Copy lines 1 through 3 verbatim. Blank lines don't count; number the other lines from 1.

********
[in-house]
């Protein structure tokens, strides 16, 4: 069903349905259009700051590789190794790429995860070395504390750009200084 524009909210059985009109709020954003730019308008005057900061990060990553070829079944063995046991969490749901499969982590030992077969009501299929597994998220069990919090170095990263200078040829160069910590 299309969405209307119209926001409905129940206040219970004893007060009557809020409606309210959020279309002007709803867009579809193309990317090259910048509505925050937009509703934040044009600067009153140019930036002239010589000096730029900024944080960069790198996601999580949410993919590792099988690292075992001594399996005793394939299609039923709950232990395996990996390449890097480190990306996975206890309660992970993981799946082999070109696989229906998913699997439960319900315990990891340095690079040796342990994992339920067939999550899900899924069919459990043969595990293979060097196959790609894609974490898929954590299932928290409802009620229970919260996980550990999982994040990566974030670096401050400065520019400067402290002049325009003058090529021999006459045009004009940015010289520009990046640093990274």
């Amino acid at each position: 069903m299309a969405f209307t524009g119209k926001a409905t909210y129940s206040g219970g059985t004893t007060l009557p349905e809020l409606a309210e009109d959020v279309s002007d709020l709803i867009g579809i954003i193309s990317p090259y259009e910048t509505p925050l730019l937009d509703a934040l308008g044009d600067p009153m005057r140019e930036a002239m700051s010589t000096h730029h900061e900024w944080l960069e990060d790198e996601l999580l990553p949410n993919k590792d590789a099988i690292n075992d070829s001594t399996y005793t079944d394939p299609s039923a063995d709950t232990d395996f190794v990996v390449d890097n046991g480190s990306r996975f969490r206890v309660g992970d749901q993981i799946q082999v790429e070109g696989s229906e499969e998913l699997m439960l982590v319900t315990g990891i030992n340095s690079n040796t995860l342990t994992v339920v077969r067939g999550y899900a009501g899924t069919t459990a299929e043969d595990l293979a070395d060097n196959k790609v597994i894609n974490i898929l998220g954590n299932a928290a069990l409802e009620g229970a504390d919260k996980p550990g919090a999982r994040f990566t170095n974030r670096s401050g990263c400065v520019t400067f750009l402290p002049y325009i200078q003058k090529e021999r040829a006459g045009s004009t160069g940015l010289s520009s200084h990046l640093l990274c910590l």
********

[in-house]
């Protein structure tokens, strides 16, 4: 069903349905259009700051590789190794790429995860070395504390750009200084 524009909210059985009109709020954003730019308008005057900061990060990553070829079944063995046991969490749901499969982590030992077969009501299929597994998220069990919090170095990263200078040829160069910590 299309969405209307119209926001409905129940206040219970004893007060009557809020409606309210959020279309002007709803867009579809193309990317090259910048509505925050937009509703934040044009600067009153140019930036002239010589000096730029900024944080960069790198996601999580949410993919590792099988690292075992001594399996005793394939299609039923709950232990395996990996390449890097480190990306996975206890309660992970993981799946082999070109696989229906998913699997439960319900315990990891340095690079040796342990994992339920067939999550899900899924069919459990043969595990293979060097196959790609894609974490898929954590299932928290409802009620229970919260996980550990999982994040990566974030670096401050400065520019400067402290002049325009003058090529021999006459045009004009940015010289520009990046640093990274």
């Amino acid at each position: 069903m299309a969405f209307t524009g119209k926001a409905t909210y129940s206040g219970g059985t004893t007060l009557p349905e809020l409606a309210e009109d959020v279309s002007d709020l709803i867009g579809i954003i193309s990317p090259y259009e910048t509505p925050l730019l937009d509703a934040l308008g044009d600067p009153m005057r140019e930036a002239m700051s010589t000096h730029h900061e900024w944080l960069e990060d790198e996601l999580l990553p949410n993919k590792d590789a099988i690292n075992d070829s001594t399996y005793t079944d394939p299609s039923a063995d709950t232990d395996f190794v990996v390449d890097n046991g480190s990306r996975f969490r206890v309660g992970d749901q993981i799946q082999v790429e070109g696989s229906e499969e998913l699997m439960l982590v319900t315990g990891i030992n340095s690079n040796t995860l342990t994992v339920v077969r067939g999550y899900a009501g899924t069919t459990a299929e043969d595990l293979a070395d060097n196959k790609v597994i894609n974490i898929l998220g954590n299932a928290a069990l409802e009620g229970a504390d919260k996980p550990g919090a999982r994040f990566t170095n974030r670096s401050g990263c400065v520019t400067f750009l402290p002049y325009i200078q003058k090529e021999r040829a006459g045009s004009t160069g940015l010289s520009s200084h990046l640093l990274c910590l």